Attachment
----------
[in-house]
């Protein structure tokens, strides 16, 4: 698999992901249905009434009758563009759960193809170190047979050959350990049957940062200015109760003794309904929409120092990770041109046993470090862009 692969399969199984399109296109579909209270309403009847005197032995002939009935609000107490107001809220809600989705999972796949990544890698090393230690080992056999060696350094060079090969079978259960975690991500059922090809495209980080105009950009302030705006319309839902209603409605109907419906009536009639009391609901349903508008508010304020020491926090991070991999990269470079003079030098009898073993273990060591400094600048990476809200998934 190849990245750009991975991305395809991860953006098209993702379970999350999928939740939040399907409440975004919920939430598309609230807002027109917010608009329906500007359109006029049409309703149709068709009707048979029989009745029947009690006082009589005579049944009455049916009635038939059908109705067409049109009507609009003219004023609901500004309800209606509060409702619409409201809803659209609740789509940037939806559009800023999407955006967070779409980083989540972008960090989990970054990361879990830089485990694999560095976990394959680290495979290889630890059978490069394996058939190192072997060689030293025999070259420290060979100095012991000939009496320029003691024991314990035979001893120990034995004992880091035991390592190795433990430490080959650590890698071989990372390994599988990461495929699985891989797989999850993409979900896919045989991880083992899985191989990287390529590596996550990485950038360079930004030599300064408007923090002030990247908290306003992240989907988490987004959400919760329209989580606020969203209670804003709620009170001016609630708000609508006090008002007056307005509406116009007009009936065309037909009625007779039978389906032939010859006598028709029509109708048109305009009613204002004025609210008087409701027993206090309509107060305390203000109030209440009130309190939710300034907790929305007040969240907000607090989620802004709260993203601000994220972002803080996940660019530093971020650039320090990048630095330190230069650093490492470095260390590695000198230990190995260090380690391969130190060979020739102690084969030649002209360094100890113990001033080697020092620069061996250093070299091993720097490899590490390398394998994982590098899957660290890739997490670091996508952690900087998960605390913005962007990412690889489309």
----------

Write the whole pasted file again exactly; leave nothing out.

[in-house]
């Protein structure tokens, strides 16, 4: 698999992901249905009434009758563009759960193809170190047979050959350990049957940062200015109760003794309904929409120092990770041109046993470090862009 692969399969199984399109296109579909209270309403009847005197032995002939009935609000107490107001809220809600989705999972796949990544890698090393230690080992056999060696350094060079090969079978259960975690991500059922090809495209980080105009950009302030705006319309839902209603409605109907419906009536009639009391609901349903508008508010304020020491926090991070991999990269470079003079030098009898073993273990060591400094600048990476809200998934 190849990245750009991975991305395809991860953006098209993702379970999350999928939740939040399907409440975004919920939430598309609230807002027109917010608009329906500007359109006029049409309703149709068709009707048979029989009745029947009690006082009589005579049944009455049916009635038939059908109705067409049109009507609009003219004023609901500004309800209606509060409702619409409201809803659209609740789509940037939806559009800023999407955006967070779409980083989540972008960090989990970054990361879990830089485990694999560095976990394959680290495979290889630890059978490069394996058939190192072997060689030293025999070259420290060979100095012991000939009496320029003691024991314990035979001893120990034995004992880091035991390592190795433990430490080959650590890698071989990372390994599988990461495929699985891989797989999850993409979900896919045989991880083992899985191989990287390529590596996550990485950038360079930004030599300064408007923090002030990247908290306003992240989907988490987004959400919760329209989580606020969203209670804003709620009170001016609630708000609508006090008002007056307005509406116009007009009936065309037909009625007779039978389906032939010859006598028709029509109708048109305009009613204002004025609210008087409701027993206090309509107060305390203000109030209440009130309190939710300034907790929305007040969240907000607090989620802004709260993203601000994220972002803080996940660019530093971020650039320090990048630095330190230069650093490492470095260390590695000198230990190995260090380690391969130190060979020739102690084969030649002209360094100890113990001033080697020092620069061996250093070299091993720097490899590490390398394998994982590098899957660290890739997490670091996508952690900087998960605390913005962007990412690889489309």